1 E XPERIMENT A8: C ALORIMETRY Learning Outcomes Upon completion of this lab, the student will be able to: 1) Measure the heat of a reaction under constant pressure conditions. 2) Calculate the enthalpy change for a reaction using the enthalpy change of two other reactions and Hess’s law of heat summation. Introduction Enthalpy and Calorimetry Enthalpy is defined as the heat of the reaction measured under constant pressure conditions. Since most reactions conducted in a laboratory are under constant pressure (i.e. atmospheric pressure), a measurement of the heat of the reaction is also a measure of the enthalpy change for that reaction. Heat of a reaction can be measured using a calorimeter. A calorimeter requires two components: 1) an insulated container that minimizes loss of heat to the surroundings and 2) a thermometer to measure the temperature before and after a chemical reaction. A commonly used insulated container is a Styrofoam cup. Hess’s Law According to the additive properties of enthalpy change ( Δ H), Hess’s law of heat summation states that states that the total enthalpy change during the complete course of a chemical reaction is the same whether the reaction is made in one step or in several steps. For instance, assume the enthalpy change for reactions 1 and 2 below are respectively, Δ H 1 and Δ H 2 . Reaction 1: A + B ! C + D Δ H 1 Reaction 2: C + E ! B + F Δ H 2 Then according to Hess’s law the enthalpy change for reaction 3, which is the sum of reactions 1 and 2, shown below: Reaction 3: A + E ! D + F Δ H 3 Δ H 3 is the sum of Δ H 1 and Δ H 2 Therefore: Δ H 3 = Δ H 1 + Δ H 2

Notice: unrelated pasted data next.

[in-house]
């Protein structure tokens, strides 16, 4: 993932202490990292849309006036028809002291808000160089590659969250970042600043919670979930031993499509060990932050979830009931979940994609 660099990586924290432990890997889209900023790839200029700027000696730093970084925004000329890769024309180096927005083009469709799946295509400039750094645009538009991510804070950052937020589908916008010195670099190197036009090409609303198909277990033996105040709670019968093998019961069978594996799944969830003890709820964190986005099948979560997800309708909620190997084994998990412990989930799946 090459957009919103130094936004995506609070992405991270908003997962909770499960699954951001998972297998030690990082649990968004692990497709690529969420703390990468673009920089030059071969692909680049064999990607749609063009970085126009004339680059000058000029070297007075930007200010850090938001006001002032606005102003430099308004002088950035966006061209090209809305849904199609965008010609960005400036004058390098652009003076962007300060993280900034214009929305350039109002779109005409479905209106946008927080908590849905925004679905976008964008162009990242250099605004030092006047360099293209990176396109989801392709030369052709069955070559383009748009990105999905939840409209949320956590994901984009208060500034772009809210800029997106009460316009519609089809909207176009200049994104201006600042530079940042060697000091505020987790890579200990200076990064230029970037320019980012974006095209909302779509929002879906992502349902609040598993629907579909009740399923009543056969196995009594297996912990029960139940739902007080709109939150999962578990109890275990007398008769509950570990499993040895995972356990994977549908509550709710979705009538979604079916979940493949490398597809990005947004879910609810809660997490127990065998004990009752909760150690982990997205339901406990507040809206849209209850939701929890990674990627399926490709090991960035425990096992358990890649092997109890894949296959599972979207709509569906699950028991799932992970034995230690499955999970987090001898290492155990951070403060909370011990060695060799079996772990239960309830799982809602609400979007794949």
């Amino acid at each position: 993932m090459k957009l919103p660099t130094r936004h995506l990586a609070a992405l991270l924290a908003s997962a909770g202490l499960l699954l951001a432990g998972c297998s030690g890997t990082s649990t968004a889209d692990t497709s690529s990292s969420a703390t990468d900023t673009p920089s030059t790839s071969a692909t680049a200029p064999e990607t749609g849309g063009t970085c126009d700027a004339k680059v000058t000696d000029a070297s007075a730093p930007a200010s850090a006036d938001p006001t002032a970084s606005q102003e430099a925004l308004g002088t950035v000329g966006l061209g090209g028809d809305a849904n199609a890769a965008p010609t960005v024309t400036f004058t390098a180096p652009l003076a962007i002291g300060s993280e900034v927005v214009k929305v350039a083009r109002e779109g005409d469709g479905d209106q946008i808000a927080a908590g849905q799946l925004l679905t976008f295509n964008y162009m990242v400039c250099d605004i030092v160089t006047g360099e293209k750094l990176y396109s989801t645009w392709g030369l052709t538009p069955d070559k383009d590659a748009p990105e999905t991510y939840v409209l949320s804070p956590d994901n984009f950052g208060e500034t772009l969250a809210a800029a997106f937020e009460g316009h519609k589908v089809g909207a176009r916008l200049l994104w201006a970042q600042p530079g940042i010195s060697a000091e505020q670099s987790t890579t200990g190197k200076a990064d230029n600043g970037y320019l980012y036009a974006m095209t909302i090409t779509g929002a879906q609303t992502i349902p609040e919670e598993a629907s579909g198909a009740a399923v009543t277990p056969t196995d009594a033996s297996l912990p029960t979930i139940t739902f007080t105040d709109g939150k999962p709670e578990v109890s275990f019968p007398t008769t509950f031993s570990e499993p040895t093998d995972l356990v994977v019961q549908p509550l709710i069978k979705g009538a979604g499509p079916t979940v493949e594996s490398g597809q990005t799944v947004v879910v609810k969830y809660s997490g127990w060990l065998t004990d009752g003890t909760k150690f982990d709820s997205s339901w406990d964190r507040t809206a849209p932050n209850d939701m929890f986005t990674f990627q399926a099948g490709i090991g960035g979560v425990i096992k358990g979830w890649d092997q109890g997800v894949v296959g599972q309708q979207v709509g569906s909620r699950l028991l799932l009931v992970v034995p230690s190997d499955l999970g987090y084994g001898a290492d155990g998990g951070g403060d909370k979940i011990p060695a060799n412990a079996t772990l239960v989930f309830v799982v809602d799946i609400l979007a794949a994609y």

2 Experimental Design In this experiment two sets of reactions will be performed. The first set of reactions involves sodium hydroxide and hydrochloric acid. The enthalpy change for the following three reactions: 1) solubilization of solid sodium hydroxide in water 2) reaction between solid sodium hydroxide and aqueous hydrochloric acid and 3) reaction between aqueous solutions of sodium hydroxide and hydrochloric acid will be measured using the calorimetry method. The molecular equations for these three reactions are shown below: 1. NaOH (s) ! NaOH (aq) Δ H 1 2. NaOH (s) + HCl (aq) ! NaCl (aq) + H 2 O (l) Δ H 2 3. NaOH (aq) + HCl (aq) ! NaCl (aq) + H 2 O (l) Δ H 3 Using the measured values of Δ H 1 and Δ H 2 , a calculated value of Δ H 3 can be obtained using Hess’s law. The calculated and measured values of Δ H 3 will then be compared with each other to confirm Hess’s law.
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